Protest against IVF
A man holds a sign that reads "Error, terror, pain, in vitro" during a protest against the decree signed by Costa Rica's President Luis Guillermo Solis, legalizing in-vitro fertilization (IVF) in front of the Supreme Court in San Jose, Costa Rica September 15, 2015. Reuters/Juan Carlos Ulate

Australian and Belgian scientists have made a breakthrough in infertility treatment as they have developed a new in-vitro maturation (IVM) method that can eliminate painful hormone injections required in in-vitro fertilisation (IVF).

The highly enhanced method may also prove to be a more affordable option for couples seeking fertility treatment. IVF hormone injections stimulate egg growth before they are removed from the ovaries to be fertilised.

However, researchers at UNSW, The University of Adelaide and Free University of Brussels developed Cumulin, a new growth factor, that will allow eggs to be recovered earlier than in IVF. The eggs will be matured outside the womb, writes the ABC.

This alternative treatment may one day eliminate the need for drugs in infertility treatment. UNSW Associate Professor and one of the lead researchers of the study, Robert Gilchrist, said that the research has significantly improved the efficiency of IVM.

Thus, IVM will require treating the eggs in a laboratory instead of treating the woman by injecting large hormone doses for several weeks. IVM also reduces risks of medical complications especially in women with existing conditions such as polycystic ovarian syndrome.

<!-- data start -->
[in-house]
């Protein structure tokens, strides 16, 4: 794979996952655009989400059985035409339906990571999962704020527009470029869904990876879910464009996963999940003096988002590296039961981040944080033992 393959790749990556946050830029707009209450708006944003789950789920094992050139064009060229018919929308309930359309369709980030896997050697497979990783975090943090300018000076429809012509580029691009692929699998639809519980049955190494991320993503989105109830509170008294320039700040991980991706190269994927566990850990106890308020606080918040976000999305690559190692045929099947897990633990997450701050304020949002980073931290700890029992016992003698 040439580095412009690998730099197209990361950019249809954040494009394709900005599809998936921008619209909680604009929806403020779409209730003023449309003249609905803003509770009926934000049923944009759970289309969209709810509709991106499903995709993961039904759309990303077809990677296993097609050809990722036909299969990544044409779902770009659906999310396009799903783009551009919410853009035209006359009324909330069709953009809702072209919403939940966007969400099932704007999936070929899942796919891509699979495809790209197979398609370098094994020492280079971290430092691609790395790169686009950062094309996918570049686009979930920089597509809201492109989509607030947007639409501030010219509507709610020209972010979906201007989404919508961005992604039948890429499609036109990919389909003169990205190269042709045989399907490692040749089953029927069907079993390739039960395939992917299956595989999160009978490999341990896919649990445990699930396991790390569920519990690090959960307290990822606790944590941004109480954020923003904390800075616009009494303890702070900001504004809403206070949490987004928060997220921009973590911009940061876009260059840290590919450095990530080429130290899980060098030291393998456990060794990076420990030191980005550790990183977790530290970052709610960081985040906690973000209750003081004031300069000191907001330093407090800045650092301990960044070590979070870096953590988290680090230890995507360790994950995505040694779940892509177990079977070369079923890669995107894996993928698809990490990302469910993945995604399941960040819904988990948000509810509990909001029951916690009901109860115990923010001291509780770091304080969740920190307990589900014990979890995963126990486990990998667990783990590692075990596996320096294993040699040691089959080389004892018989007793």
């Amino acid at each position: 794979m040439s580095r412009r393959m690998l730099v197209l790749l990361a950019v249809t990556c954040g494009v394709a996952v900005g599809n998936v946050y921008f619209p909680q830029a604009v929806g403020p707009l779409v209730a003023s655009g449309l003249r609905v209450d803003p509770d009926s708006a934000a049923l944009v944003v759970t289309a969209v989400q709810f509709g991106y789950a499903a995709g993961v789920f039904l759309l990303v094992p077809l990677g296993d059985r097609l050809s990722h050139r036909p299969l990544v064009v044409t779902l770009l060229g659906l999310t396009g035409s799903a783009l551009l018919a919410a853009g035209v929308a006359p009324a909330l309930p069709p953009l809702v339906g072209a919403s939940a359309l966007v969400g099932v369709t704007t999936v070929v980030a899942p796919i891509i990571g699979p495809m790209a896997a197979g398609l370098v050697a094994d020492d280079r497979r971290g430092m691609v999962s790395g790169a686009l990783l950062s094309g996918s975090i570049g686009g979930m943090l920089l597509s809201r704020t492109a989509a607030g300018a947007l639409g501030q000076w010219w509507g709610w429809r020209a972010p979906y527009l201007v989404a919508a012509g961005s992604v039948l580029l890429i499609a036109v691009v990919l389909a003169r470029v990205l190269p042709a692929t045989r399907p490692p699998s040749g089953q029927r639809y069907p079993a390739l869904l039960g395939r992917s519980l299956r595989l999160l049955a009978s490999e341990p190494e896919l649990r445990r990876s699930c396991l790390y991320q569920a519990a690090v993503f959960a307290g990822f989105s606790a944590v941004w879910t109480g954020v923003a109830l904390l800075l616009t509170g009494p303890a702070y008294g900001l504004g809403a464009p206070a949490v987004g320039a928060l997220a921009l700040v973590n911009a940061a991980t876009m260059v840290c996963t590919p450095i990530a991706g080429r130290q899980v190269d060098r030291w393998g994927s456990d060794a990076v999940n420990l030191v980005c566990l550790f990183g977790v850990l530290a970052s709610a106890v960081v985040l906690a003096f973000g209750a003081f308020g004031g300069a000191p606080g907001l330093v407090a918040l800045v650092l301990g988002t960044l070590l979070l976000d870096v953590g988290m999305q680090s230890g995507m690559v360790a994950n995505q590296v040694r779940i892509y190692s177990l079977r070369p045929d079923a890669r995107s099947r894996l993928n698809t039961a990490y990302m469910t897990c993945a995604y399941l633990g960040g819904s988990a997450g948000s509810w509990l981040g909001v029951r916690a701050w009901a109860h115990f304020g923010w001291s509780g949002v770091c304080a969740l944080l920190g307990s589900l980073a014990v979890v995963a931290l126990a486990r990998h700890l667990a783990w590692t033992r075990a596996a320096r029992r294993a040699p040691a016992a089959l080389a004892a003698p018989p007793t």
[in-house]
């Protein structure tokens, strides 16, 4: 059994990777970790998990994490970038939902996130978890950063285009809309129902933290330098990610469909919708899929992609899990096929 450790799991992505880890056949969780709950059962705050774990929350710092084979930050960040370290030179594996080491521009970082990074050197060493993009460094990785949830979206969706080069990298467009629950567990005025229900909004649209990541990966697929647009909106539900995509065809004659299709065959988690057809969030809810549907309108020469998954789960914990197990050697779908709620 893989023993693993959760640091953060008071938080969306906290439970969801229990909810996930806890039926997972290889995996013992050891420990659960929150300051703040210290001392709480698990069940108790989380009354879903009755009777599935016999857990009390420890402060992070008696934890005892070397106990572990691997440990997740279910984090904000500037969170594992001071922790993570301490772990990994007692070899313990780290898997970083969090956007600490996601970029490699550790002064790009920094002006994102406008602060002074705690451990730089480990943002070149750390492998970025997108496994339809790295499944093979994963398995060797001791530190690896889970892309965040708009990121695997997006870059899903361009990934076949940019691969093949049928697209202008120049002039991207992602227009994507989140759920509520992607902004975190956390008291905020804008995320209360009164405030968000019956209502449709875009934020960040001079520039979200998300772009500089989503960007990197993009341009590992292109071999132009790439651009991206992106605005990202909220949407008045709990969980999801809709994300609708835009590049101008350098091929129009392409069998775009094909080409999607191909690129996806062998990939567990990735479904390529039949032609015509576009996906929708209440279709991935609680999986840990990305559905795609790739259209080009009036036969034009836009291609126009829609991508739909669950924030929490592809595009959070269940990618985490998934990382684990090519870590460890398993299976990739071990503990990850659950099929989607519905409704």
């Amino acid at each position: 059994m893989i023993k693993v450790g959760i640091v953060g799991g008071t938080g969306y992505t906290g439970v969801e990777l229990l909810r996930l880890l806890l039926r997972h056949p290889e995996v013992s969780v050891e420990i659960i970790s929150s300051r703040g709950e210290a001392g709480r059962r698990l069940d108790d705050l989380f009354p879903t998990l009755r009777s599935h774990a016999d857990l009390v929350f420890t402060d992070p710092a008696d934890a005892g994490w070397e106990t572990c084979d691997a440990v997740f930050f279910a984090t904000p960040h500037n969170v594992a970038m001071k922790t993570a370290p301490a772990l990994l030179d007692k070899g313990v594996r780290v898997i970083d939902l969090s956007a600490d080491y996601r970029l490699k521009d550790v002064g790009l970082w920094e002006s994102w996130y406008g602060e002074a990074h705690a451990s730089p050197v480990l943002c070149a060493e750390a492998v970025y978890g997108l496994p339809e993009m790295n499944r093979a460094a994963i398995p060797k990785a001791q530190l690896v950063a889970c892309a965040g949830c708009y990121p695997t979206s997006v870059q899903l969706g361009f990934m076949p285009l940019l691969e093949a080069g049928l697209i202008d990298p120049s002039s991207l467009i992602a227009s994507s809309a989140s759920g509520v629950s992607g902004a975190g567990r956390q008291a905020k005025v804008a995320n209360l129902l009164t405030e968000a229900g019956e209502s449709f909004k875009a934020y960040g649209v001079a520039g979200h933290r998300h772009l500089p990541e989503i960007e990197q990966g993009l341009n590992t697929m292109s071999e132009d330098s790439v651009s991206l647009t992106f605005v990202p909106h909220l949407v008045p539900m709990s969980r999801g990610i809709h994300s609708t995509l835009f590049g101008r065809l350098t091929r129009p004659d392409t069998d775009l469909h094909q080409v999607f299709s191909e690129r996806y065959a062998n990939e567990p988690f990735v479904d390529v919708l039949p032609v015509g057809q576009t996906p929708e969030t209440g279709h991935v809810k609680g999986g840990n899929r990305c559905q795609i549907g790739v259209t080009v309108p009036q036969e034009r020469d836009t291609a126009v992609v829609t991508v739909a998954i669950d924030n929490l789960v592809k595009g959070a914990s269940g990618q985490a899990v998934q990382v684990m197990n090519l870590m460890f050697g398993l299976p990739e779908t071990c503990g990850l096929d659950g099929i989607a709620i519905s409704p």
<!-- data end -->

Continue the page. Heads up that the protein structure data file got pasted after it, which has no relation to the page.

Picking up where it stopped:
The new improved technique resulted in better quality of eggs and also a 50 percent increase embryo numbers compared to the standard IVM process.

“What we’ve done is we’ve modelled a new protein which mimics the egg’s own unique protein that actually communicates with the cells that are supporting the egg during the maturation process,” head of the University of Adelaide’s Early Development Group and co-researcher, Associate Professor Jeremy Thompson, told

The new IVM method reportedly uses more than 90 per cent less hormones than standard IVF procedures. This may reduce costs by a third or a half. The risks associated with IVF treatments are annulled by the new IVM method.

The physical burden of IVF treatment forces numerous women to opt out. IVM on the other hand requires only one or two blood tests or trans-vaginal ultrasounds over a few days. Thompson believes that IVM is set to become teh go-to treatment for infertile women in future.

Cook Medical will soon move the research in the preclinical trial phase. Based on the results and approval by regulatory bodies, IVM may be made available to women in three to five years.